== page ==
In all honesty, the question about the role of government in health is not a question easily answered. Many experts debate the idea and they all (well most) have valid points. The issue of how involved do we want our government to be in our personal lives as it the forefront of the argument. Mayor Bloomberg did not exactly receive universally glowing praise for his restrictions on the size of sodas, after all. But the other issue that we have to address is how effective government intervention would actually be for reducing disease risk. Of course there are many others issues as well. But it is a discussion worth having both among ourselves and among the community as well.

To start here is a great clip from NPR about this issue: http://www.npr.org/2012/02/10/146706878/is-obesity-the-governments-business




Emily Boldrin PhD, RD
Tuesday, June 2, 2015

Is Obesity the Government's Responsibility?


My husband and I recently took a very long road trip. We traveled 65 hours (5000 miles) by car in a period of a week. I think that might be the definition of insanity. J It is not something I would recommend to everyone! But boy do you learn a lot about the other person in that span of time! Even after 10 years of marriage. Most of all you learn not to be a backseat driver. Hehe.

We had a lot of great conversations during our 65 hour trip, but one in particular still has its hold on me. One of our conversations revolved around the idea of individual responsibility vs. corporate responsibility. We could also say individual responsibility vs. government responsibility. As a medical health professional and someone who has spent a lot of time working in the public/community health sector, I tend to think (but not always) that if the government can do something to reduce disease risk, they should. My husband on the other hand, views individual responsibility as much more important and thinks that we should rely on the individual alone to make healthy changes.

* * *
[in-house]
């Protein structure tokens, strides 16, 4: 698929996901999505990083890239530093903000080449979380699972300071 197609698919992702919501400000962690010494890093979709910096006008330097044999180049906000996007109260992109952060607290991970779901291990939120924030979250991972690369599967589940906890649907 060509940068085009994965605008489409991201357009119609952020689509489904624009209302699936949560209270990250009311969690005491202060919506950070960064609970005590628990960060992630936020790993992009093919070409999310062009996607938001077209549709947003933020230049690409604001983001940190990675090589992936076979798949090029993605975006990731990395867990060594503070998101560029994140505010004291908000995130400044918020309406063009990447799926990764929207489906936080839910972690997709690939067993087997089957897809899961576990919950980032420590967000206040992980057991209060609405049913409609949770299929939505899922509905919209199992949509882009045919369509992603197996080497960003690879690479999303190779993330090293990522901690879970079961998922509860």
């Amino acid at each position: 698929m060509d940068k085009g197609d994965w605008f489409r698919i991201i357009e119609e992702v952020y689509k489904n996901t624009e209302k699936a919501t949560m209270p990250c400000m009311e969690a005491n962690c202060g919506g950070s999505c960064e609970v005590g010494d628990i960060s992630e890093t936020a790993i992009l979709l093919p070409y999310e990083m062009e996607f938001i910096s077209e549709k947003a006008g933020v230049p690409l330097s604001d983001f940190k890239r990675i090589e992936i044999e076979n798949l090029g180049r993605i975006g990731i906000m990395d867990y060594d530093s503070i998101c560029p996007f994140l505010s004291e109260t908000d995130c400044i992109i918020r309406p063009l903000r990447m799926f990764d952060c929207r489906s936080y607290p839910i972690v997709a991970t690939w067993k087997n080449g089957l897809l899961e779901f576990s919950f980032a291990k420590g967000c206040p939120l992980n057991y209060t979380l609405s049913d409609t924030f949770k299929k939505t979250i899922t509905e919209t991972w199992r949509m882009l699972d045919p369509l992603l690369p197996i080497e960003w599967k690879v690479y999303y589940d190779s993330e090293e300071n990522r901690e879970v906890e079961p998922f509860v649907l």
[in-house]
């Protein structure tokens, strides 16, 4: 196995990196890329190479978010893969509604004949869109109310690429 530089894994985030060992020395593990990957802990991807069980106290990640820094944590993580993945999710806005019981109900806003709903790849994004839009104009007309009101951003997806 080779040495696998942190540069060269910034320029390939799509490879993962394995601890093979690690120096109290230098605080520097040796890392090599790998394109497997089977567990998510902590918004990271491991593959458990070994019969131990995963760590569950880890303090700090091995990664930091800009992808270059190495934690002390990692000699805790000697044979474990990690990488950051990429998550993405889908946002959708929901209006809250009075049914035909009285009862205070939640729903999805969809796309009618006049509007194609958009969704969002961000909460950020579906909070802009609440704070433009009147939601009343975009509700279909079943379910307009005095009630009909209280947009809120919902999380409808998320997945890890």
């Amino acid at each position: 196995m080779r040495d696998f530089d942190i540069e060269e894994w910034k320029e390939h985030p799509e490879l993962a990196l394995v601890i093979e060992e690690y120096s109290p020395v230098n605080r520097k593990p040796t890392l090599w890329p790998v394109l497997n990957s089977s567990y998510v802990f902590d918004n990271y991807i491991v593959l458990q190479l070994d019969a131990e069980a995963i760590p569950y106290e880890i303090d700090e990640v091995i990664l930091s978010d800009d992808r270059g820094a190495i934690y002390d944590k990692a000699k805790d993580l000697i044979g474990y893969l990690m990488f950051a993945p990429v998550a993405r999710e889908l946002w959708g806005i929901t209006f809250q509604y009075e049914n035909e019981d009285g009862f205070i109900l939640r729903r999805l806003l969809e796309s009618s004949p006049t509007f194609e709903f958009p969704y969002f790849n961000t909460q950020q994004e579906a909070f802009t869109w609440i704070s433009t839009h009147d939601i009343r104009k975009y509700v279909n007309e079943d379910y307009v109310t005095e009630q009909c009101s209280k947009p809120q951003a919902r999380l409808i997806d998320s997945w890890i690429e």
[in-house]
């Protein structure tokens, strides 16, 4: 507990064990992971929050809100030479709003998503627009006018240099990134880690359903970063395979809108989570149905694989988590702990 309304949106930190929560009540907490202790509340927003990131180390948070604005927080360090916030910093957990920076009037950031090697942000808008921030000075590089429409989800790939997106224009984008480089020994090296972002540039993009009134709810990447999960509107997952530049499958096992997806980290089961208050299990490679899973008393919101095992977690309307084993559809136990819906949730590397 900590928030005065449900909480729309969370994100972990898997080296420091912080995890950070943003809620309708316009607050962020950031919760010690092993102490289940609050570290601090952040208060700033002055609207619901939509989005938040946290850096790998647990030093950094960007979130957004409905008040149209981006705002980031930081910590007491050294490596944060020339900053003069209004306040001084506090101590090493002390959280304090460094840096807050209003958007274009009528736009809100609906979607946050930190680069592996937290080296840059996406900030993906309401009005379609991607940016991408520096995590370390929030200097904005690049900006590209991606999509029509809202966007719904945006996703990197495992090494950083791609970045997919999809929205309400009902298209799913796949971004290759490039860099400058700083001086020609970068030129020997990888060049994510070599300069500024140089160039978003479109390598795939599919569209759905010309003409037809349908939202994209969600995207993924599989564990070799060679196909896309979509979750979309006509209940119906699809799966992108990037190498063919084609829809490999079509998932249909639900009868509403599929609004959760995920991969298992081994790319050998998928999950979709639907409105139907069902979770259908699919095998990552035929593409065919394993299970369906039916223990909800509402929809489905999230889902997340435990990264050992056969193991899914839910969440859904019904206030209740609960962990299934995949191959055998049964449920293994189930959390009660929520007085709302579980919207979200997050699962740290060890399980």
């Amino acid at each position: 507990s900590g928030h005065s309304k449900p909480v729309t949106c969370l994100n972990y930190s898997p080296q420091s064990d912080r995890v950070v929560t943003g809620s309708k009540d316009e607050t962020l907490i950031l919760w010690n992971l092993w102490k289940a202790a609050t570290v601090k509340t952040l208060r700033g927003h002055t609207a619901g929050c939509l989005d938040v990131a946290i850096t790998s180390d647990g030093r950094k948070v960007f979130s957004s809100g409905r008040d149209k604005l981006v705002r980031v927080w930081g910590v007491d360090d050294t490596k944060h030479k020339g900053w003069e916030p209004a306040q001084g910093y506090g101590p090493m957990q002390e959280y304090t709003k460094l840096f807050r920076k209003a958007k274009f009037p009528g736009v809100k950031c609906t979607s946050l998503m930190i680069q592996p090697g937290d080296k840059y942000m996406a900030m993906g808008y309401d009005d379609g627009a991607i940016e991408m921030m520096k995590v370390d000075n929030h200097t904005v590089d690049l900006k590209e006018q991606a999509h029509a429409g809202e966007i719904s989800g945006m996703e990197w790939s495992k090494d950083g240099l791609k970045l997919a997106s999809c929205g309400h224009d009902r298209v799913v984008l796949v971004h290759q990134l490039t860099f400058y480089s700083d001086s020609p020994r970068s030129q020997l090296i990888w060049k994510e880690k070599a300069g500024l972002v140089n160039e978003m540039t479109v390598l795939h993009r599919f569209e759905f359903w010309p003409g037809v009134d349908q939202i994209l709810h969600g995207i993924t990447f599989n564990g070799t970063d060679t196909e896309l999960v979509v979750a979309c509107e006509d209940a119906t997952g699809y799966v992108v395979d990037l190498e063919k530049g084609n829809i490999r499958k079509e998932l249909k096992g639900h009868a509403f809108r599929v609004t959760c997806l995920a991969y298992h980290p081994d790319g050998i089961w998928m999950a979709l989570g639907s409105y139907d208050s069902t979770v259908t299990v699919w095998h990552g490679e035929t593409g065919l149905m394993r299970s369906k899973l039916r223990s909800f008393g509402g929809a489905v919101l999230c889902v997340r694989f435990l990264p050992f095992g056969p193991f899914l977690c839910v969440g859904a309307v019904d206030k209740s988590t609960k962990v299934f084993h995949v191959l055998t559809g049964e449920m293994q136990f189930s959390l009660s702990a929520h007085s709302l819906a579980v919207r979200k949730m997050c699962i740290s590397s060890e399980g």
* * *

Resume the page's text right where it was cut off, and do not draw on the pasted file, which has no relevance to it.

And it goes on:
So I am curious, as a student in this field, what do you think? Do you think preventable diseases like obesity should be the government’s responsibility or not? Why or why not?


Emily Boldrin PhD, RD
Monday, June 1, 2015

The Health Food Diner




I have been wondering and wondering what to write about this week. Honestly there are so many different topics to cover, but none of them felt “right” to me. Do you ever have those moments when something sounds good on paper, but in your gut it just doesn’t click? Me Too! Well I had a nice long blog post written out, but at the last minute I just had to do something else.

As an undergraduate I went to a liberal arts university that strongly emphasized the integration of art and literature into every subject and class that we studied. At the time, it was rather irritating! J But now, it allows me to see the world in an entirely different way. In particular, I love observing how literature reflects what is happening in society, and role of food in society is no exception.

There are many “governmental” examples of this – for example, you can tell that the US is in the Great Depression simply by the food guidelines published in that time frame.  But, we can’t overlook what writers and poets talk about in their poems. These reflections by writers/poets, allow us to imagine what is happening in the time they wrote it. In the poem below by Maya Angelou, I imagine that this is written either in the late 1970’s/early 80’s (with the first “health boom” or obsession with low fat come about) or even today! What does this poem tell you about society and the food culture at this time?

The Health-Food Diner - Poem by Maya Angelou

The Health-Food Diner
No sprouted wheat and soya shoots
And Brussels in a cake,
Carrot straw and spinach raw,
(Today, I need a steak).

Not thick brown rice and rice pilaw
Or mushrooms creamed on toast,
Turnips mashed and parsnips hashed,
(I'm dreaming of a roast).

Health-food folks around the world
Are thinned by anxious zeal,
They look for help in seafood kelp
(I count on breaded veal).

No smoking signs, raw mustard greens,
Zucchini by the ton,
Uncooked kale and bodies frail
Are sure to make me run

to

Loins of pork and chicken thighs
And standing rib, so prime,
Pork chops brown and fresh ground round
(I crave them all the time).

Irish stews and boiled corned beef
and hot dogs by the scores,
or any place that saves a space
For smoking carnivores.

 
Emily Boldrin PhD, RD